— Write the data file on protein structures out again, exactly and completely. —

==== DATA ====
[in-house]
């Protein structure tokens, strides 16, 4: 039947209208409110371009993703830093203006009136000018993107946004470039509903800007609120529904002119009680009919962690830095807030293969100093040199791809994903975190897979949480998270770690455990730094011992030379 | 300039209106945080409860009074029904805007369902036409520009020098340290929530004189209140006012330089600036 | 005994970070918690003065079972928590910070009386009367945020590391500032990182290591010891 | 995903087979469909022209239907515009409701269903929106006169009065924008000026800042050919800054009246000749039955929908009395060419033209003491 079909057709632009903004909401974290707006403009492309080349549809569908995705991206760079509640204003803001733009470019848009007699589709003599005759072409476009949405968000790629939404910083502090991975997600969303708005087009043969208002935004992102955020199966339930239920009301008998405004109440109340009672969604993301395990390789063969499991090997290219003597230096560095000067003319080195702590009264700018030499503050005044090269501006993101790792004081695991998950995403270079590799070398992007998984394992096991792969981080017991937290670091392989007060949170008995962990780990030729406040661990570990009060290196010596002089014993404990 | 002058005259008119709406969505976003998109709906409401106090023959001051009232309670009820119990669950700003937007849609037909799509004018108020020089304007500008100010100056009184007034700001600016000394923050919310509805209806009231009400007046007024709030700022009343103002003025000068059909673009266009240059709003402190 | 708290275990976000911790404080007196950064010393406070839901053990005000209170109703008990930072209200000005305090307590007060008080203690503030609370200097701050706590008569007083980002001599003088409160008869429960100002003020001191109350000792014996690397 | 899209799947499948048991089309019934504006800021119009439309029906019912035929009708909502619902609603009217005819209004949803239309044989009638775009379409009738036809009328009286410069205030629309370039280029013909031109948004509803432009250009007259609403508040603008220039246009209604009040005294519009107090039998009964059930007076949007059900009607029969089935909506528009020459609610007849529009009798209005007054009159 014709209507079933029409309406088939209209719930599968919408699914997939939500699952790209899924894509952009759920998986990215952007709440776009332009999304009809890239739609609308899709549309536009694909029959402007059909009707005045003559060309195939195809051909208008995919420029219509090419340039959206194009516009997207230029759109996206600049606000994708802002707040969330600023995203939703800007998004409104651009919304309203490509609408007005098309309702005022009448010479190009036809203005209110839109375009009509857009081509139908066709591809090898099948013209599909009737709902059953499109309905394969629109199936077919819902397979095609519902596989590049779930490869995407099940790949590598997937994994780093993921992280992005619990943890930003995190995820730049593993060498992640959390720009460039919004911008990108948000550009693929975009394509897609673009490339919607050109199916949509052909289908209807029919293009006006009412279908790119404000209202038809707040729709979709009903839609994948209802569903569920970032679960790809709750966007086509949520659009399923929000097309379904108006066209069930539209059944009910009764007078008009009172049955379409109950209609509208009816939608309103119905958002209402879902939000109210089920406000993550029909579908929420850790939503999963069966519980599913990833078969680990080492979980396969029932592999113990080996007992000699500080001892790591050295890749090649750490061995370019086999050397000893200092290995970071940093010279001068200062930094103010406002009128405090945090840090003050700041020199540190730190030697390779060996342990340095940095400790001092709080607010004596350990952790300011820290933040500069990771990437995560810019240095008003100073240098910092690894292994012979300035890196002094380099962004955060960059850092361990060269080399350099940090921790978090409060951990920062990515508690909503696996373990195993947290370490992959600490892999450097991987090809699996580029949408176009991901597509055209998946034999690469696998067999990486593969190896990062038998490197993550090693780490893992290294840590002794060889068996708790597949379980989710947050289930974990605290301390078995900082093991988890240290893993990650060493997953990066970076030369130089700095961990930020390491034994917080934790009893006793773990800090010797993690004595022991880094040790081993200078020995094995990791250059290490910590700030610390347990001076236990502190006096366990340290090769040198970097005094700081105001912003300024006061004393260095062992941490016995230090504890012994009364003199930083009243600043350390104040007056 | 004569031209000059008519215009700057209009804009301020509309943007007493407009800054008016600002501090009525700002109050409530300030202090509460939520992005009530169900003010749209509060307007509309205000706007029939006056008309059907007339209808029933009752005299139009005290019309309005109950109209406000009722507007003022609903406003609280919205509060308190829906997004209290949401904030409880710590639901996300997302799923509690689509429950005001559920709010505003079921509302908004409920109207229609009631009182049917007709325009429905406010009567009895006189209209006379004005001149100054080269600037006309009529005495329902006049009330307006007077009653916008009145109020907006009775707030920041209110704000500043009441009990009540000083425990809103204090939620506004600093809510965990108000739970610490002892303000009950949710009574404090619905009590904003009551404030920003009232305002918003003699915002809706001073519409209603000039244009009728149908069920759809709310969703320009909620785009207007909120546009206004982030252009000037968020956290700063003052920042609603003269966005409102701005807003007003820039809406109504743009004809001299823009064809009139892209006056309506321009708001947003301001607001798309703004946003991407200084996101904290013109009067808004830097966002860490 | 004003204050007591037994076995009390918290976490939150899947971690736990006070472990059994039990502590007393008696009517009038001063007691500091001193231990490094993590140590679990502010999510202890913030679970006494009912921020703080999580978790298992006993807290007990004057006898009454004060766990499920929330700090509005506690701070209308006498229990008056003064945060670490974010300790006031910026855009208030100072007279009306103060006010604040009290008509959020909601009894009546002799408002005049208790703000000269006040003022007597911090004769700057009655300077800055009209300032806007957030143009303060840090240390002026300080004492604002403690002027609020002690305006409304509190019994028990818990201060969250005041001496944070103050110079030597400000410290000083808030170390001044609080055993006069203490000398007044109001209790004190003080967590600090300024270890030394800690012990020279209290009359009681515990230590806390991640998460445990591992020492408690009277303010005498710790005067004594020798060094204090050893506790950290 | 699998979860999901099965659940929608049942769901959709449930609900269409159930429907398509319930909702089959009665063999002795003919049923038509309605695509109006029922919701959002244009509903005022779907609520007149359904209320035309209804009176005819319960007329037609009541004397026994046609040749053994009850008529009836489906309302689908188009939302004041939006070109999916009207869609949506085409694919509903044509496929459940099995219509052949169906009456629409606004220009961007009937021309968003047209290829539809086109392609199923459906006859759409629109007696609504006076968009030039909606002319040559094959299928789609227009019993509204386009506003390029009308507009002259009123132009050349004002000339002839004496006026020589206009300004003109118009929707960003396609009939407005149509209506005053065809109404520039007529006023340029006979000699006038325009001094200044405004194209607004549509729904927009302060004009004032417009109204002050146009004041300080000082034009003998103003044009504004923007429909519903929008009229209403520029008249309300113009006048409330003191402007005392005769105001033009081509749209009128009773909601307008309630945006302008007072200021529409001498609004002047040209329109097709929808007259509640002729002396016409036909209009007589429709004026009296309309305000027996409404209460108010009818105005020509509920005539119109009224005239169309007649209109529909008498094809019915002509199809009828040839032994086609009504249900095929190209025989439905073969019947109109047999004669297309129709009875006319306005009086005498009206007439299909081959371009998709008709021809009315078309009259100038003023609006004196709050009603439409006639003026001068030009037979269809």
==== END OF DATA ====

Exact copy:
[in-house]
């Protein structure tokens, strides 16, 4: 039947209208409110371009993703830093203006009136000018993107946004470039509903800007609120529904002119009680009919962690830095807030293969100093040199791809994903975190897979949480998270770690455990730094011992030379 | 300039209106945080409860009074029904805007369902036409520009020098340290929530004189209140006012330089600036 | 005994970070918690003065079972928590910070009386009367945020590391500032990182290591010891 | 995903087979469909022209239907515009409701269903929106006169009065924008000026800042050919800054009246000749039955929908009395060419033209003491 079909057709632009903004909401974290707006403009492309080349549809569908995705991206760079509640204003803001733009470019848009007699589709003599005759072409476009949405968000790629939404910083502090991975997600969303708005087009043969208002935004992102955020199966339930239920009301008998405004109440109340009672969604993301395990390789063969499991090997290219003597230096560095000067003319080195702590009264700018030499503050005044090269501006993101790792004081695991998950995403270079590799070398992007998984394992096991792969981080017991937290670091392989007060949170008995962990780990030729406040661990570990009060290196010596002089014993404990 | 002058005259008119709406969505976003998109709906409401106090023959001051009232309670009820119990669950700003937007849609037909799509004018108020020089304007500008100010100056009184007034700001600016000394923050919310509805209806009231009400007046007024709030700022009343103002003025000068059909673009266009240059709003402190 | 708290275990976000911790404080007196950064010393406070839901053990005000209170109703008990930072209200000005305090307590007060008080203690503030609370200097701050706590008569007083980002001599003088409160008869429960100002003020001191109350000792014996690397 | 899209799947499948048991089309019934504006800021119009439309029906019912035929009708909502619902609603009217005819209004949803239309044989009638775009379409009738036809009328009286410069205030629309370039280029013909031109948004509803432009250009007259609403508040603008220039246009209604009040005294519009107090039998009964059930007076949007059900009607029969089935909506528009020459609610007849529009009798209005007054009159 014709209507079933029409309406088939209209719930599968919408699914997939939500699952790209899924894509952009759920998986990215952007709440776009332009999304009809890239739609609308899709549309536009694909029959402007059909009707005045003559060309195939195809051909208008995919420029219509090419340039959206194009516009997207230029759109996206600049606000994708802002707040969330600023995203939703800007998004409104651009919304309203490509609408007005098309309702005022009448010479190009036809203005209110839109375009009509857009081509139908066709591809090898099948013209599909009737709902059953499109309905394969629109199936077919819902397979095609519902596989590049779930490869995407099940790949590598997937994994780093993921992280992005619990943890930003995190995820730049593993060498992640959390720009460039919004911008990108948000550009693929975009394509897609673009490339919607050109199916949509052909289908209807029919293009006006009412279908790119404000209202038809707040729709979709009903839609994948209802569903569920970032679960790809709750966007086509949520659009399923929000097309379904108006066209069930539209059944009910009764007078008009009172049955379409109950209609509208009816939608309103119905958002209402879902939000109210089920406000993550029909579908929420850790939503999963069966519980599913990833078969680990080492979980396969029932592999113990080996007992000699500080001892790591050295890749090649750490061995370019086999050397000893200092290995970071940093010279001068200062930094103010406002009128405090945090840090003050700041020199540190730190030697390779060996342990340095940095400790001092709080607010004596350990952790300011820290933040500069990771990437995560810019240095008003100073240098910092690894292994012979300035890196002094380099962004955060960059850092361990060269080399350099940090921790978090409060951990920062990515508690909503696996373990195993947290370490992959600490892999450097991987090809699996580029949408176009991901597509055209998946034999690469696998067999990486593969190896990062038998490197993550090693780490893992290294840590002794060889068996708790597949379980989710947050289930974990605290301390078995900082093991988890240290893993990650060493997953990066970076030369130089700095961990930020390491034994917080934790009893006793773990800090010797993690004595022991880094040790081993200078020995094995990791250059290490910590700030610390347990001076236990502190006096366990340290090769040198970097005094700081105001912003300024006061004393260095062992941490016995230090504890012994009364003199930083009243600043350390104040007056 | 004569031209000059008519215009700057209009804009301020509309943007007493407009800054008016600002501090009525700002109050409530300030202090509460939520992005009530169900003010749209509060307007509309205000706007029939006056008309059907007339209808029933009752005299139009005290019309309005109950109209406000009722507007003022609903406003609280919205509060308190829906997004209290949401904030409880710590639901996300997302799923509690689509429950005001559920709010505003079921509302908004409920109207229609009631009182049917007709325009429905406010009567009895006189209209006379004005001149100054080269600037006309009529005495329902006049009330307006007077009653916008009145109020907006009775707030920041209110704000500043009441009990009540000083425990809103204090939620506004600093809510965990108000739970610490002892303000009950949710009574404090619905009590904003009551404030920003009232305002918003003699915002809706001073519409209603000039244009009728149908069920759809709310969703320009909620785009207007909120546009206004982030252009000037968020956290700063003052920042609603003269966005409102701005807003007003820039809406109504743009004809001299823009064809009139892209006056309506321009708001947003301001607001798309703004946003991407200084996101904290013109009067808004830097966002860490 | 004003204050007591037994076995009390918290976490939150899947971690736990006070472990059994039990502590007393008696009517009038001063007691500091001193231990490094993590140590679990502010999510202890913030679970006494009912921020703080999580978790298992006993807290007990004057006898009454004060766990499920929330700090509005506690701070209308006498229990008056003064945060670490974010300790006031910026855009208030100072007279009306103060006010604040009290008509959020909601009894009546002799408002005049208790703000000269006040003022007597911090004769700057009655300077800055009209300032806007957030143009303060840090240390002026300080004492604002403690002027609020002690305006409304509190019994028990818990201060969250005041001496944070103050110079030597400000410290000083808030170390001044609080055993006069203490000398007044109001209790004190003080967590600090300024270890030394800690012990020279209290009359009681515990230590806390991640998460445990591992020492408690009277303010005498710790005067004594020798060094204090050893506790950290 | 699998979860999901099965659940929608049942769901959709449930609900269409159930429907398509319930909702089959009665063999002795003919049923038509309605695509109006029922919701959002244009509903005022779907609520007149359904209320035309209804009176005819319960007329037609009541004397026994046609040749053994009850008529009836489906309302689908188009939302004041939006070109999916009207869609949506085409694919509903044509496929459940099995219509052949169906009456629409606004220009961007009937021309968003047209290829539809086109392609199923459906006859759409629109007696609504006076968009030039909606002319040559094959299928789609227009019993509204386009506003390029009308507009002259009123132009050349004002000339002839004496006026020589206009300004003109118009929707960003396609009939407005149509209506005053065809109404520039007529006023340029006979000699006038325009001094200044405004194209607004549509729904927009302060004009004032417009109204002050146009004041300080000082034009003998103003044009504004923007429909519903929008009229209403520029008249309300113009006048409330003191402007005392005769105001033009081509749209009128009773909601307008309630945006302008007072200021529409001498609004002047040209329109097709929808007259509640002729002396016409036909209009007589429709004026009296309309305000027996409404209460108010009818105005020509509920005539119109009224005239169309007649209109529909008498094809019915002509199809009828040839032994086609009504249900095929190209025989439905073969019947109109047999004669297309129709009875006319306005009086005498009206007439299909081959371009998709008709021809009315078309009259100038003023609006004196709050009603439409006639003026001068030009037979269809």